Background and Aims Fractures are one of the most common causes of emergency department visits in pediatric patients in the United States.1 Timely treatment of these injuries is essential as a delay in management can lead to long term functional impairment, and additional operative procedures.2 We sought to examine trends and identify factors that may be associated with operative management by utilizing a large national database.
Methods This study was approved by the institutional review board of the Hospital for Special surgery (IRB#2017–0169). Using Truven Health Marketscan 2015–2019, we identified patients under 21 years who were diagnosed with fracture at hand/wrist, foot/ankle, forearm, or lower leg level. The outcome was if patients received surgical treatments within 3 months of a fracture. A multivariable logistic regression model was created to identify risk factors for surgical treatment after fracture.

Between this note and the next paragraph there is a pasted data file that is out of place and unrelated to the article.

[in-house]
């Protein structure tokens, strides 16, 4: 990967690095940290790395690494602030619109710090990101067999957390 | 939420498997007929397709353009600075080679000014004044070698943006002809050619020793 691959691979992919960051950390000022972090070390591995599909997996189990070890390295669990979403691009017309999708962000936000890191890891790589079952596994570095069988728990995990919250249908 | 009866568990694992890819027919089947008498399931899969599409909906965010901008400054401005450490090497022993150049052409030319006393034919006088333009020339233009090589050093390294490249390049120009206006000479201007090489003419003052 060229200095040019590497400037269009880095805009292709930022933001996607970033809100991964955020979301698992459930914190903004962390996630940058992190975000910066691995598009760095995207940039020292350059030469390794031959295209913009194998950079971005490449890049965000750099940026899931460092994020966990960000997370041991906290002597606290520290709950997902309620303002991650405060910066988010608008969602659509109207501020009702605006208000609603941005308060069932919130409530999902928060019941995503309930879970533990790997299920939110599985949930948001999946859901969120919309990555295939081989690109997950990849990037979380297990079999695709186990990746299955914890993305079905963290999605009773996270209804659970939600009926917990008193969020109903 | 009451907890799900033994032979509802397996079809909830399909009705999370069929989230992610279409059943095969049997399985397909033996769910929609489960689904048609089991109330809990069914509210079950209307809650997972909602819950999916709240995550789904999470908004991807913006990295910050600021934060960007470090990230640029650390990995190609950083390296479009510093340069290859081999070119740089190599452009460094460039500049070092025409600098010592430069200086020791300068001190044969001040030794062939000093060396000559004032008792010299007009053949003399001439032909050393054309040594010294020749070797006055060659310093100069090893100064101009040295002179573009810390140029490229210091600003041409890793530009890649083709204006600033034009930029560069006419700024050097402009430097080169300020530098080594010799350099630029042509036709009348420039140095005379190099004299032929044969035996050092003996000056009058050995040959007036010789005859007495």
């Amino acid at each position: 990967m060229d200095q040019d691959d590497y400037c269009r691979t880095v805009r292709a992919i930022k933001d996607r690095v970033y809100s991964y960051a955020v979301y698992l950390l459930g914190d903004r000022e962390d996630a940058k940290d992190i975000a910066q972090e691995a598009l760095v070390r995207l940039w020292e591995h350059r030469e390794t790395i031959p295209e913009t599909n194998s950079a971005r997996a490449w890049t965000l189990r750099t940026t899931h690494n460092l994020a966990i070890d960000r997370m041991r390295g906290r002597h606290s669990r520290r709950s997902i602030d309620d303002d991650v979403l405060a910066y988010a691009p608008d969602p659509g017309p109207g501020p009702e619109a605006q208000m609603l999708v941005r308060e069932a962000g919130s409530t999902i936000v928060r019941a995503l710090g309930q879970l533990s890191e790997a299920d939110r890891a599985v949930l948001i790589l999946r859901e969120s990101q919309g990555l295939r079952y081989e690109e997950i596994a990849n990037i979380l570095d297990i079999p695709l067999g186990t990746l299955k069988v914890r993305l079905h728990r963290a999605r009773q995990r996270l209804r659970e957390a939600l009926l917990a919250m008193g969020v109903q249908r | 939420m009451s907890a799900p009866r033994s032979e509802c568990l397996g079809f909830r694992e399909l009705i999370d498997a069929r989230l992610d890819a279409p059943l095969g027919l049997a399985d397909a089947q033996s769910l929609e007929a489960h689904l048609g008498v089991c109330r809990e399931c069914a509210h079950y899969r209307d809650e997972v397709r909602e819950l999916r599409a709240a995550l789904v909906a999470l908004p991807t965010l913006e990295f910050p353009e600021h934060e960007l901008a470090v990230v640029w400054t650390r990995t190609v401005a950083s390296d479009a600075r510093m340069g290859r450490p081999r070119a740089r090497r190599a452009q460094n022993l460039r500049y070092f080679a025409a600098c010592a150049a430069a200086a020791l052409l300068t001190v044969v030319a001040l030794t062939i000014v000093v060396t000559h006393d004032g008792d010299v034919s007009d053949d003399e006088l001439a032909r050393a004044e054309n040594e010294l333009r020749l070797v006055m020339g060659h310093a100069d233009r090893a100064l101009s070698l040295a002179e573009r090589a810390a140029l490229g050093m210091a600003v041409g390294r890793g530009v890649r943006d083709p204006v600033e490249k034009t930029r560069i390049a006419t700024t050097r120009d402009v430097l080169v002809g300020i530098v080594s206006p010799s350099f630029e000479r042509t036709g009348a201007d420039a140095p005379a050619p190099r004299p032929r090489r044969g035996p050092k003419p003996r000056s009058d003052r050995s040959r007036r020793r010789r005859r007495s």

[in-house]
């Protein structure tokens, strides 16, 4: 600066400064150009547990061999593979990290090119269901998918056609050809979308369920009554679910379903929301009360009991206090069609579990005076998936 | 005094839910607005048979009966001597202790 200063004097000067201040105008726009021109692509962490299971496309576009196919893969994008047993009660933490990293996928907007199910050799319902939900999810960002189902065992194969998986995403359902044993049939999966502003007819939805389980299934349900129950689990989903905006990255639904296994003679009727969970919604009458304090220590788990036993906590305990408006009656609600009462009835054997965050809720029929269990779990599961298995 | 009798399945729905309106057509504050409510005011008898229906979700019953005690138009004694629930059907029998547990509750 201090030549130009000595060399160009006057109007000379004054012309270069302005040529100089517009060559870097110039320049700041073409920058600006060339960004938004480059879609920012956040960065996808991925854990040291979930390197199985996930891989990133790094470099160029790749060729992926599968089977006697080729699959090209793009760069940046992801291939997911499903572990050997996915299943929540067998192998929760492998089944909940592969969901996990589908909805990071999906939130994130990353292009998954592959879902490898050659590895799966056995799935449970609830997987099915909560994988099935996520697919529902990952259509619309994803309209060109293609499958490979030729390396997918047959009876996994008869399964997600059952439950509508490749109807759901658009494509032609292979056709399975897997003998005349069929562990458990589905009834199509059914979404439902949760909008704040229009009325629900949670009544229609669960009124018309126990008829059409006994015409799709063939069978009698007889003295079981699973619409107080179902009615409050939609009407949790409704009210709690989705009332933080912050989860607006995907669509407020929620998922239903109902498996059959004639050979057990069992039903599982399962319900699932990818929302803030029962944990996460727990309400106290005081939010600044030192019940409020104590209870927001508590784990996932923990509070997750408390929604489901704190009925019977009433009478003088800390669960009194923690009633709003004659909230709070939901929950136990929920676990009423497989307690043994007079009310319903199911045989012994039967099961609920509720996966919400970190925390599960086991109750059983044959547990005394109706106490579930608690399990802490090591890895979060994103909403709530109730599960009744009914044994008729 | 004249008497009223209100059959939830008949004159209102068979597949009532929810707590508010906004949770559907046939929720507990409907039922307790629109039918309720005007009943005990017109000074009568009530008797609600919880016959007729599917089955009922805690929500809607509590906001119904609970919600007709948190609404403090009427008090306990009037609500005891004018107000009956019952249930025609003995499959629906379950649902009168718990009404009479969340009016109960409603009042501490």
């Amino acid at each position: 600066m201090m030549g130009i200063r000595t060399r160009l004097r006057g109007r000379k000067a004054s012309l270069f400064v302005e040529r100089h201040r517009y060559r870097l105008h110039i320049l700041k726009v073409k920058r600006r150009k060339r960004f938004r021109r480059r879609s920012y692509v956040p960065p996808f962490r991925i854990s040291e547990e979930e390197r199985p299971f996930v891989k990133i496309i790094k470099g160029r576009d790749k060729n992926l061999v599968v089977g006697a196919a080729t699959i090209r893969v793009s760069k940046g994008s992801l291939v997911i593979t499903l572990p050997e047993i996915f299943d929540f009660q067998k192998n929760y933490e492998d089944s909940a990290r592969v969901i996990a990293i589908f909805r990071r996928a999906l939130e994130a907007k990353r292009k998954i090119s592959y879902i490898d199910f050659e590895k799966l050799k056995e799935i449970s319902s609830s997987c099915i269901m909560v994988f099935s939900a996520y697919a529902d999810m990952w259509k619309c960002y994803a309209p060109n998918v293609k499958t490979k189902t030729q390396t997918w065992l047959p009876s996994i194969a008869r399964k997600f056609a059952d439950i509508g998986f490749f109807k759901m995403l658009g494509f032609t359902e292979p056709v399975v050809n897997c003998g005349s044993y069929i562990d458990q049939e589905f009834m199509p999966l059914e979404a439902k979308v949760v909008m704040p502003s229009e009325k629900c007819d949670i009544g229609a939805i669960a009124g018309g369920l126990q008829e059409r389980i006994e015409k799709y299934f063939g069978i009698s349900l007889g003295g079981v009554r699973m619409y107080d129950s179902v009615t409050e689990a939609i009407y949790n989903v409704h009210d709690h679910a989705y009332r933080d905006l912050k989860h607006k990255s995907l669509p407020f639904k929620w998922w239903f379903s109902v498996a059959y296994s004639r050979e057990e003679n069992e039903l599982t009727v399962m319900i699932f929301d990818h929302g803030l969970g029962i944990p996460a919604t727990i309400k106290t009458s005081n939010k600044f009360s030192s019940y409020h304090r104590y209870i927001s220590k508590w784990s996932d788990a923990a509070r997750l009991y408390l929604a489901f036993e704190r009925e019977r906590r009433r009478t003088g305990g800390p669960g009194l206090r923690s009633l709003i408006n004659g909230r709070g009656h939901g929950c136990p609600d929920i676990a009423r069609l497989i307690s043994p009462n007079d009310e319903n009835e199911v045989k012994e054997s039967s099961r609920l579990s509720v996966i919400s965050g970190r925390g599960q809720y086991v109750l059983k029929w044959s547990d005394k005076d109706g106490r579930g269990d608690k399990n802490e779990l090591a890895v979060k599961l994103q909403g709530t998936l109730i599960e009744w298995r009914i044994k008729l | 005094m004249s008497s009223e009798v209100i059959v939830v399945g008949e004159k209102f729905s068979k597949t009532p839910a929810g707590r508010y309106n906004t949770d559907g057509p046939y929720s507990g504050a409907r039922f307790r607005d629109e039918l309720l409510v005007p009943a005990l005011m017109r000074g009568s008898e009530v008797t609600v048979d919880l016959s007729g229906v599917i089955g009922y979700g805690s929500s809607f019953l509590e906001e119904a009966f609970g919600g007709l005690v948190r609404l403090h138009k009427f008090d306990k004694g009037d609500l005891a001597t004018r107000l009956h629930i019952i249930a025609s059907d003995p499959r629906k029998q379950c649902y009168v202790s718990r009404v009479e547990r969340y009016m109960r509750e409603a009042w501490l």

Results Among the 325,853 pediatric fracture cases we identified, 4.4% cases received surgical treatment within 3 months after first fracture diagnosis. Multivariate logistic regression showed that independent risk factors for surgical treatment after fracture diagnosis included older age, male gender, having 1 or more comorbidities, obesity, lower leg fracture, residence in North Central and South compared with Northeast, and lower household income. (Table 1)
Conclusions Our study demonstrates a number of demographic variables that are independently associated with the use of a surgical approach to repair pediatric fractures. The significance of a number of these findings could highlight the stark differences and disparities in fracture care for pediatric patients in the United States.
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